Sara Hilden Museum
- Location: Tampere, Finland
- Date: 2020
- Principal Architect: AZAB Cristina Acha Odriozola, Ane Arce Urtiaga, Iñigo Berasategui Orrantia, Miguel Zaballa Llano
- Collaborators:Tianyu Zheng, Qian Wang
The new Sara Hildén Museum site occupies the intersection between the city’s grid plan area, the Finlayson factory and the park. Although all the area is urbanized from the 19th siècle with consecutives developments to now days, this condition of edge of the built up area facing the landscape towards the north is clearly present.
The role of museums in our relationship with works of art is so wide that we find it difficult to believe that they do not exist […] and that they have existed among us for less than two centuries. The nineteenth century has lived on them, we still live on them and we forget that they have imposed on viewers a completely new relationship with the work of art. They helped convey their function to the works of art they collected. Le Musée imaginaire, André Malraux, 1947.
The architectural concept of the proposal takes the grid of the former weaving mill and, as in the tartan fabric, superposes the axes creating a superimposed grid in the transition from the rigid built alignments to the organic pathways through the soft green surfaces.
Imagining a museum is an act of reverie that brings us to lived experiences, memories, tours and lessons and others yet to be lived. But, what is a museum? A museum is not only a collection, it is not a tour, it is not a warehouse, it is not an object. It is not a show, nor an empty place. The public wanders around freely in search of learning and fun. A museum is, or should be, a public space in which anything can happen.
A set of objects.
The solution to the exhibition programme is a set of combination of different sizes of modular halls. The exhibition rooms have broody controlled atmospheric qualities. The stacking volumes become higher in top floor and they all share a continuous grid of vertical shafts and circulations.The grid of structural galleries embraces the exhibition areas. These corridors function as a system of intermediate spaces with green efficiency qualities of maximum use of solar light, natural ventilation, tempering spaces. This grid offers the condition of being inside the museum being outside at the same time. To be seen while enjoying the surroundings.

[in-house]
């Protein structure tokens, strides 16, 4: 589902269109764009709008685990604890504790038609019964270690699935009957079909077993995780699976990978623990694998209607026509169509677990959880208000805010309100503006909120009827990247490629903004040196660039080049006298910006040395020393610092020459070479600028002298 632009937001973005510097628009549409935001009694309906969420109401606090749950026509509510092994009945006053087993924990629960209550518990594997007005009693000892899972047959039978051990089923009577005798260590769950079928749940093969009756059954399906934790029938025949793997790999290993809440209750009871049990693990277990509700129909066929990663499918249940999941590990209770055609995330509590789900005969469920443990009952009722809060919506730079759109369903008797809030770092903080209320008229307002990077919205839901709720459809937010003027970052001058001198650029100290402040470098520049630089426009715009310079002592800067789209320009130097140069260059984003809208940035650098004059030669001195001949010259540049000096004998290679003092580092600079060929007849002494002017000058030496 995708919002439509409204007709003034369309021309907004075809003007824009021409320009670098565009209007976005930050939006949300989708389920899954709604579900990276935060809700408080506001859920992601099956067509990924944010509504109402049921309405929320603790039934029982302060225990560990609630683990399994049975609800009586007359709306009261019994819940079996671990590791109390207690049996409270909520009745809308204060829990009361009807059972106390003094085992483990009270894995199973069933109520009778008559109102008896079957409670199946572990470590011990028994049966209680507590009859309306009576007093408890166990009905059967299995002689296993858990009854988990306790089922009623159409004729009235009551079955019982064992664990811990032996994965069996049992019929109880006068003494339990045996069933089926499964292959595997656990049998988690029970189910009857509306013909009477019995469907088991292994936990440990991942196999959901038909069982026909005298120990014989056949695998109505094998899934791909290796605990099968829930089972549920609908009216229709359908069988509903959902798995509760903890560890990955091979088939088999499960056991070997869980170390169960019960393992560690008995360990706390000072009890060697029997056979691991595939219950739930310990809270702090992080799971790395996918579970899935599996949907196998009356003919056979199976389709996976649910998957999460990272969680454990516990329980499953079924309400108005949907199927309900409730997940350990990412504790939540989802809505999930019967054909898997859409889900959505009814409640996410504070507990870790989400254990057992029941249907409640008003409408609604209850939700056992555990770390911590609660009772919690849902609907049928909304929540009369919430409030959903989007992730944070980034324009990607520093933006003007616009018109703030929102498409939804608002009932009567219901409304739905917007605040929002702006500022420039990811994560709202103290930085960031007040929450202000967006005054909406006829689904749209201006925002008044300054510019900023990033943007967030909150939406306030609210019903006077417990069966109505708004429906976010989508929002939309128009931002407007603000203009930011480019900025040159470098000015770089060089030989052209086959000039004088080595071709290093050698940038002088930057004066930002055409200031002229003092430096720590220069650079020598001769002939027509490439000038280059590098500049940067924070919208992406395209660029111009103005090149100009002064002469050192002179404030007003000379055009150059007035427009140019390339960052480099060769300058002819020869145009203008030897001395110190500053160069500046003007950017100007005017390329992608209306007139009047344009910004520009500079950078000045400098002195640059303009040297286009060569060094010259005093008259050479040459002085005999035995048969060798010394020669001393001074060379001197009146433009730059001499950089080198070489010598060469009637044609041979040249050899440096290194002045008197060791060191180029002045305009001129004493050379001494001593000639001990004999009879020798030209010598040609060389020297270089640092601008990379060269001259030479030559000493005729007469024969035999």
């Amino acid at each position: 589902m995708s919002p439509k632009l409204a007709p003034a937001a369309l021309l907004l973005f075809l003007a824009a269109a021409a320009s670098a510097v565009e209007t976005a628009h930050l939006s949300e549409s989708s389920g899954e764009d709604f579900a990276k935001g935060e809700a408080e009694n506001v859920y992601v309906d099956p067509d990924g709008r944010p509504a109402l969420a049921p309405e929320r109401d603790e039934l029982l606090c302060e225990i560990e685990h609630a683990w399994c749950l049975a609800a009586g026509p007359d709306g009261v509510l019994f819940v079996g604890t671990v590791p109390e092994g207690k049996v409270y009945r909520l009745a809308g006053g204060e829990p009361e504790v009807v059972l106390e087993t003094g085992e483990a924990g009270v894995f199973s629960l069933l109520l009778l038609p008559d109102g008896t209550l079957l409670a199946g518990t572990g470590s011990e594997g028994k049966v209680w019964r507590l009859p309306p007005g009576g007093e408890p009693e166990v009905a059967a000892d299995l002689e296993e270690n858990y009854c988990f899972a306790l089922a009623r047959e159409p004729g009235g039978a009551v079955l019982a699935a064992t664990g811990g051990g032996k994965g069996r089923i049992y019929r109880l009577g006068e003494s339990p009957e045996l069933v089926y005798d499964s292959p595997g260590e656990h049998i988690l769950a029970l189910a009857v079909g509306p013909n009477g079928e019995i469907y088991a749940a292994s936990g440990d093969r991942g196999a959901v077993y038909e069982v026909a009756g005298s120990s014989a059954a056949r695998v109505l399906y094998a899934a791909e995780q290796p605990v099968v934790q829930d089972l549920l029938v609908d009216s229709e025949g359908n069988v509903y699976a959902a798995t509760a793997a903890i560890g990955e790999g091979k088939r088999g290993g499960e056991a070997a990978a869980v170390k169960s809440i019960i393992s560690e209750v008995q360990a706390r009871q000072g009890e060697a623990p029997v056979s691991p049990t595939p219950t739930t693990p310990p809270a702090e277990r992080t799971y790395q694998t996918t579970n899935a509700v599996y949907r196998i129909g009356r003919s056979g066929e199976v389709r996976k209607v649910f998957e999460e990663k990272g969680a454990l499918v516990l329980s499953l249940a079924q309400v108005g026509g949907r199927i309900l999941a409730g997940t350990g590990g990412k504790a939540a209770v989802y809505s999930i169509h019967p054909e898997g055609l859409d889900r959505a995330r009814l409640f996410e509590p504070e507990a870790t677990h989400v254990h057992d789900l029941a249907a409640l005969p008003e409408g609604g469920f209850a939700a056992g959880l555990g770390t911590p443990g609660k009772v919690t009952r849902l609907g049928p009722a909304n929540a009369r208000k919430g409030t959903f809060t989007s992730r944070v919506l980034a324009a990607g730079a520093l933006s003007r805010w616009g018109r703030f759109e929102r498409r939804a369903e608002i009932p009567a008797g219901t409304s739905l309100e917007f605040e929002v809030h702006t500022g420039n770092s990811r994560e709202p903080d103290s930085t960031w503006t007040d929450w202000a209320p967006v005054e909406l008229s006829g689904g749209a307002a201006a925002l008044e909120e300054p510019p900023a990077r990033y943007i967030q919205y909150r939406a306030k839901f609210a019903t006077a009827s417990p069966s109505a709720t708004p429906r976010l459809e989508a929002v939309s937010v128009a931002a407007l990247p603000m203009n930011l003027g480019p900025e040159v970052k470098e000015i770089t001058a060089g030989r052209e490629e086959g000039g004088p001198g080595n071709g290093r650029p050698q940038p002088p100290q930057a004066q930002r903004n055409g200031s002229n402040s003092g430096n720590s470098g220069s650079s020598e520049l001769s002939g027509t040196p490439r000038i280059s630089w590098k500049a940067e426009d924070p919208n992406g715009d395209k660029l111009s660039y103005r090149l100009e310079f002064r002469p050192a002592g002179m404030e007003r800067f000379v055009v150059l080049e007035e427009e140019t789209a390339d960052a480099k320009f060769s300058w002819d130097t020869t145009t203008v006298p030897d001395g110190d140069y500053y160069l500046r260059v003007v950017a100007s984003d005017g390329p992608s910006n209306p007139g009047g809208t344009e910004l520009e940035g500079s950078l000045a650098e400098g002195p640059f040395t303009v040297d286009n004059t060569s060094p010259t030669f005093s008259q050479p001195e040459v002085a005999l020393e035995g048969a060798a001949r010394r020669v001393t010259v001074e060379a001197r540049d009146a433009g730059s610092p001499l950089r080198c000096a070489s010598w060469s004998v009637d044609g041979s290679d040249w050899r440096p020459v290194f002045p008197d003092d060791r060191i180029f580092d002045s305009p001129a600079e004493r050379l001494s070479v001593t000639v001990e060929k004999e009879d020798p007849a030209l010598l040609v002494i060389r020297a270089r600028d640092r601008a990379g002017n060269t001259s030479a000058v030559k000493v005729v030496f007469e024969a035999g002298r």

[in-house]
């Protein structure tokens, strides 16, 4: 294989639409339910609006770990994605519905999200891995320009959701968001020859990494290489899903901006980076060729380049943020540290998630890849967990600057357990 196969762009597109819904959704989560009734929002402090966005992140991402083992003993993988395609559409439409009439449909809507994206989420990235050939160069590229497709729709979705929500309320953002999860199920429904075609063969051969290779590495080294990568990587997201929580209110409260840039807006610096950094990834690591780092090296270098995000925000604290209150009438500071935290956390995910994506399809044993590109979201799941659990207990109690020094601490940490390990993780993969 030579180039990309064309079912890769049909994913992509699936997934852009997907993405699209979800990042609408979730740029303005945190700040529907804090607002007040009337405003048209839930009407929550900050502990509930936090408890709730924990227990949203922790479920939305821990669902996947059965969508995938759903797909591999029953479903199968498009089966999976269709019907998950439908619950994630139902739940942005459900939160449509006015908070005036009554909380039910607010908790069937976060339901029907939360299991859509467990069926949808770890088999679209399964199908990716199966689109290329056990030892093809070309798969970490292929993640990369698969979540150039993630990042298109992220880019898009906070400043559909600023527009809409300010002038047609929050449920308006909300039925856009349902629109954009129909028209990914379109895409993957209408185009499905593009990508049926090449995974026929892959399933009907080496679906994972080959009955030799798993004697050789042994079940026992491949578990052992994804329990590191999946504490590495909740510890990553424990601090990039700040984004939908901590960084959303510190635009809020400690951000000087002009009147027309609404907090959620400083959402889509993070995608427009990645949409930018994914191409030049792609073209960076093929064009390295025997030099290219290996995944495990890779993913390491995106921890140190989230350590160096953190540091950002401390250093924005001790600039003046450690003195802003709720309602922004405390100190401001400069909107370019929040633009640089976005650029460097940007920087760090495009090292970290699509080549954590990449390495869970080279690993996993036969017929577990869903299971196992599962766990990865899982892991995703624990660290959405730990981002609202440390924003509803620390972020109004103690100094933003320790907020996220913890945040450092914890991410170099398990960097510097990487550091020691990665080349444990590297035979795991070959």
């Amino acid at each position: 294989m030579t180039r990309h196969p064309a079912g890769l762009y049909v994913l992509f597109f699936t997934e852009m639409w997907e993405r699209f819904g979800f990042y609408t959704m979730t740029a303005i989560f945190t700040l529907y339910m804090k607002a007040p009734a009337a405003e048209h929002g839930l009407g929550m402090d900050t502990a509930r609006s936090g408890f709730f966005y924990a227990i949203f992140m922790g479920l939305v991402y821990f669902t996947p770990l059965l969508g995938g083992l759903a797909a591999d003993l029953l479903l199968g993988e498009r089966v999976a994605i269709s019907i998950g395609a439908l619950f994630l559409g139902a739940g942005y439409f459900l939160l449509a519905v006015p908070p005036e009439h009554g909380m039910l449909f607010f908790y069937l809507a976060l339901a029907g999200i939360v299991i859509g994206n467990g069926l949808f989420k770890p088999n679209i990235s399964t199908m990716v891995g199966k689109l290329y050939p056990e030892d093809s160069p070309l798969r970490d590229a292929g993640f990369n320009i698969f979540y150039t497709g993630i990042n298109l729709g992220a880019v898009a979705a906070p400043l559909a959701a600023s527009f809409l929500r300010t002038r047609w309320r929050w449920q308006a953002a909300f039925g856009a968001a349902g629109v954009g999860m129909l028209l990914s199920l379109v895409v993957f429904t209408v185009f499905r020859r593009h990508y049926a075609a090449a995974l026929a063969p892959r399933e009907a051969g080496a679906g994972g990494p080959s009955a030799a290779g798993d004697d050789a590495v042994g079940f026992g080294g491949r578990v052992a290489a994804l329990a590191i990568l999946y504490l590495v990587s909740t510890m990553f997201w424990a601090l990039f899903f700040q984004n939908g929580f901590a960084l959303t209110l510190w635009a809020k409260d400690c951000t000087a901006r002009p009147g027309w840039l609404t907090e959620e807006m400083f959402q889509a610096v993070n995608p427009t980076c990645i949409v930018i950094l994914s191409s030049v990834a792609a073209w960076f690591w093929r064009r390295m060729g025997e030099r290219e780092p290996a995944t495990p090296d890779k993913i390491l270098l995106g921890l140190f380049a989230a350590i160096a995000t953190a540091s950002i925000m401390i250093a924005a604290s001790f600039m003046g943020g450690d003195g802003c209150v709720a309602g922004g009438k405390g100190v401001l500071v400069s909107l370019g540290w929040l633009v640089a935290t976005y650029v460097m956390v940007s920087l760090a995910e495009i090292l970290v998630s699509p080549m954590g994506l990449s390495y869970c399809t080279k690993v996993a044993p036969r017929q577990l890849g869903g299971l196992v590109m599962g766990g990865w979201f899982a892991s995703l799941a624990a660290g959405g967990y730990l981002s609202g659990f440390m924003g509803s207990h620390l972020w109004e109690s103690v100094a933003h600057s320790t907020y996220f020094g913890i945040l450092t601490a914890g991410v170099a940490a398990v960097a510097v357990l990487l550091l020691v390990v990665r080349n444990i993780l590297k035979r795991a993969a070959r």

The museum as an urban experience based on the construction of pieces of the city is proposed. A museum within a museum. The spaces are very varied. The visiting tours are flexible. The connections allow reorganizing the space and the circulations in a wide variety of alternatives. The dissociation between tour and camera allows the formulation of a museum that goes beyond a predetermined operation.
The exhibition area is set in a discontinuous display offering alternative itineraries for visitor route. The enclosing wooden grid interrelate them and eases the maintenance and changing exhibitions. Access and circulation through the different floors can be readily adapted to each daily activity or logistics need. This unprejudiced approach to free movement around the museum is evidenced in the way different containers plug in the grid with different forms.
The structural grid displays the activity of the museum. The wandering visitors, users and participants are seen from the surrounding site inviting passers-by to join in. This grid of passages let direct access to exhibition halls and all the different facilities, workshop, vertical communications, restrooms that plug in. The grid is wide enough (3,5m) to allow the visitors a while to disconnect, host didactic contents or exhibit certain gadgets as vitrines or bases for small objects, sculptures or other interactive elements. This dichotomy between hall and passage provide a wider chance to different displaying resources.